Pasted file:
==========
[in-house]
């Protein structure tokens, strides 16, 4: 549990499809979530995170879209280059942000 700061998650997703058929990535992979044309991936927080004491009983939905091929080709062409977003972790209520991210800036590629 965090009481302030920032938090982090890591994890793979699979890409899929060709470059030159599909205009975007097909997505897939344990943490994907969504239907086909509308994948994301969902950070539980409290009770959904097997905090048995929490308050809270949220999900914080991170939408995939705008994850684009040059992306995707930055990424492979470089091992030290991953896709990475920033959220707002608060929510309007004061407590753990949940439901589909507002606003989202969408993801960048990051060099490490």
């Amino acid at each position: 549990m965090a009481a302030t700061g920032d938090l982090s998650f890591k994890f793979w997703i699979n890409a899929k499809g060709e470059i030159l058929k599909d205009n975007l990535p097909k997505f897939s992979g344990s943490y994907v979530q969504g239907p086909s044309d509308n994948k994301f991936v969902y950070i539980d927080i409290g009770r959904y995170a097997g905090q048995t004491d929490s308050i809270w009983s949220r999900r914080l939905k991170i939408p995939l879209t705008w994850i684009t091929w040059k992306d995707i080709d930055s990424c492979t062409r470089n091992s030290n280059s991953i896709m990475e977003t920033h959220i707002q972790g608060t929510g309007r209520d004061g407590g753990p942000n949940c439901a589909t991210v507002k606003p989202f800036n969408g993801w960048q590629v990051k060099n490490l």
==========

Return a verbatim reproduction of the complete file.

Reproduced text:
[in-house]
């Protein structure tokens, strides 16, 4: 549990499809979530995170879209280059942000 700061998650997703058929990535992979044309991936927080004491009983939905091929080709062409977003972790209520991210800036590629 965090009481302030920032938090982090890591994890793979699979890409899929060709470059030159599909205009975007097909997505897939344990943490994907969504239907086909509308994948994301969902950070539980409290009770959904097997905090048995929490308050809270949220999900914080991170939408995939705008994850684009040059992306995707930055990424492979470089091992030290991953896709990475920033959220707002608060929510309007004061407590753990949940439901589909507002606003989202969408993801960048990051060099490490």
């Amino acid at each position: 549990m965090a009481a302030t700061g920032d938090l982090s998650f890591k994890f793979w997703i699979n890409a899929k499809g060709e470059i030159l058929k599909d205009n975007l990535p097909k997505f897939s992979g344990s943490y994907v979530q969504g239907p086909s044309d509308n994948k994301f991936v969902y950070i539980d927080i409290g009770r959904y995170a097997g905090q048995t004491d929490s308050i809270w009983s949220r999900r914080l939905k991170i939408p995939l879209t705008w994850i684009t091929w040059k992306d995707i080709d930055s990424c492979t062409r470089n091992s030290n280059s991953i896709m990475e977003t920033h959220i707002q972790g608060t929510g309007r209520d004061g407590g753990p942000n949940c439901a589909t991210v507002k606003p989202f800036n969408g993801w960048q590629v990051k060099n490490l």